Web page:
A lot of ink has been spilled about why Stephen King hates the movie version of The Shining but one of this quotes about it that has always baffled me is his contention that the film is supposedly a failure because Kubrick looked down on horror genre, which never really made sense because most of the things Kubrick added to the story were freaky supernatural elements and most of what he took out were endless bits of back story that over explained everything. Granted, I haven’t actually read King’s book so I might not be in the best position to diagnose that but I’ve looked into the differences pretty extensively and that seems to be the case. That complaint is all the more strange given that this King approved sequel doesn’t even seem to be trying to be anywhere near as horror inflected as Kubrick’s movie. Kubrick’s movie is essentially a haunted house story mixed with a psychological thriller that boils over in violent ways. In that movie The Overlook Hotel and the various ghosts inside of it are the real stars while Danny Torrence’s psychic powers are heavily de-emphasized. This sequel instead focuses mainly on Danny’s psychic powers and does a lot of world building on top of them and turns things into a sort of YA fantasy story about other people who “shine” fighting against another group of psychics who hunt and kill people who “shine” to feed off their power like vampires. That’s not the worst idea in the world but it’s not what people want out of a sequel to The Shining and I don’t think it’s overly well executed in and of itself.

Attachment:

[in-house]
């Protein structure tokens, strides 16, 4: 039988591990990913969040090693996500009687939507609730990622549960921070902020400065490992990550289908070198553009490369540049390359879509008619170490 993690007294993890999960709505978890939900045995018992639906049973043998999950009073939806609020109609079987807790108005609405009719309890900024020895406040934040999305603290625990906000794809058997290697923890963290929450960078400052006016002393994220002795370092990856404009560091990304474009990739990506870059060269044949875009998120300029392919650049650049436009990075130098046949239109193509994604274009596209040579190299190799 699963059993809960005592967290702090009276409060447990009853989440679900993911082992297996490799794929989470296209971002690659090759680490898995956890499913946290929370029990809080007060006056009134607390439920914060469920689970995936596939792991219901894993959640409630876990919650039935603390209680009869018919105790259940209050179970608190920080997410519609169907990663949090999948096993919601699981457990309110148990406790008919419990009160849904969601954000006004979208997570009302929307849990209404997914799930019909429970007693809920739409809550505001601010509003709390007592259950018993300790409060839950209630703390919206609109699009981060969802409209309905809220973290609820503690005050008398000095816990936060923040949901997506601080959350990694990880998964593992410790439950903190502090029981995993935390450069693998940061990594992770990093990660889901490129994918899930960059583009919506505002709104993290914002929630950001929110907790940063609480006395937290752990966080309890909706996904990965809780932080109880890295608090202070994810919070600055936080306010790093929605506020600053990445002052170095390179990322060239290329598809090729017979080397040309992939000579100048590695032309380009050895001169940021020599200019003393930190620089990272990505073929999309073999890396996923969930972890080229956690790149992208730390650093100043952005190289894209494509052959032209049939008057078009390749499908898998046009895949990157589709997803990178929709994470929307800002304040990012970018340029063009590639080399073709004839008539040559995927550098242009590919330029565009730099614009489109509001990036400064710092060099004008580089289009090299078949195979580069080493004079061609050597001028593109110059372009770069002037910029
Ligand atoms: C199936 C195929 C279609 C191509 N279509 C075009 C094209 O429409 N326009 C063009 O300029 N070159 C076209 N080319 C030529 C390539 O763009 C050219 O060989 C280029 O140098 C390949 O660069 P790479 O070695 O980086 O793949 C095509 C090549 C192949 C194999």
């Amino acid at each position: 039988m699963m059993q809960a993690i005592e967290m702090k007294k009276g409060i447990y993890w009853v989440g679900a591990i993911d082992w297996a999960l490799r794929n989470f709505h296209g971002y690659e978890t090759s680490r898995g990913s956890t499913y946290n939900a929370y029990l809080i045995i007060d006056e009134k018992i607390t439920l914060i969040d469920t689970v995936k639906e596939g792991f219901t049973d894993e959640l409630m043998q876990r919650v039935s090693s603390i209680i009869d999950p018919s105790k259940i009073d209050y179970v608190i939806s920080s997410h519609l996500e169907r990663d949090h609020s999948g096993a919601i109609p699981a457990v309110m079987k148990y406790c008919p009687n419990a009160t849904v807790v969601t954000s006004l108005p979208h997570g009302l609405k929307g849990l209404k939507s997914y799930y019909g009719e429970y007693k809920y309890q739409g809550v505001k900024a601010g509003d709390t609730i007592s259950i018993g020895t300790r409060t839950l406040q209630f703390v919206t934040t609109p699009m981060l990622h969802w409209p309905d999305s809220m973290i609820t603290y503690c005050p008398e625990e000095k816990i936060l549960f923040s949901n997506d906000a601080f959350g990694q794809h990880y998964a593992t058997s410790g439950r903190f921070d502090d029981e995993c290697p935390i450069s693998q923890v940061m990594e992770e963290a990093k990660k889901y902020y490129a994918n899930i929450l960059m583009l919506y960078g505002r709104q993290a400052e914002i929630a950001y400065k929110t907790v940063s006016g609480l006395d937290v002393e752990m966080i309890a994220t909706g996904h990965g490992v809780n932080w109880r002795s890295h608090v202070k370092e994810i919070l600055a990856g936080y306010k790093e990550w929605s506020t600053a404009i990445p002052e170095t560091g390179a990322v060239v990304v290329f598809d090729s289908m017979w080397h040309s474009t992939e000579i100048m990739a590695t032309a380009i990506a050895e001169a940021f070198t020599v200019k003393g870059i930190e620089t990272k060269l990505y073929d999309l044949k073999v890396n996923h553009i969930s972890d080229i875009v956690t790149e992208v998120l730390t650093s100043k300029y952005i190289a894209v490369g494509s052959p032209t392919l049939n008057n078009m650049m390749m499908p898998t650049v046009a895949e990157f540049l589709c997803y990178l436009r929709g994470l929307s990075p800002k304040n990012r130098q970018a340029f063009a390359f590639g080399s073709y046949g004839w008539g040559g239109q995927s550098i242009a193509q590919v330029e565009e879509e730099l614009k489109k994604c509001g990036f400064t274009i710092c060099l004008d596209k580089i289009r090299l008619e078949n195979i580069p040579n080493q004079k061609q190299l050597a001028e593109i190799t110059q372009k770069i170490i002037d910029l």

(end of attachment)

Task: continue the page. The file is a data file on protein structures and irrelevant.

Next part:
A big part of the problem, I would argue the problem that kind of sinks the movie is that these evil psychics are kind of lousy as horror villains. The film spends an unusual amount of time hanging out with them while they’re on the road searching for victims and almost seems to want to establish them as a personable band of misfits. That is the exact opposite of what you want to do if you want to make your villain intimidating and scary, if I were making this I would have cut that stuff to a minimum and made these psychic vampires as simple and mysterious as possible. Additionally, the film doesn’t do a whole lot to make them seem all that powerful either. Their leader, Rose the Hat, is certainly well played by Rebecca Ferguson but our heroes seem to get the best of her at every turn and it’s eventually established that all you really need to do to take these bad guys down is shoot them so it seems a bit odd that by the end of the film we’re still supposed to view her as a threat that’s so intimidating that desperate measures and dangerous methods need to be taken to have a fighting chance against her.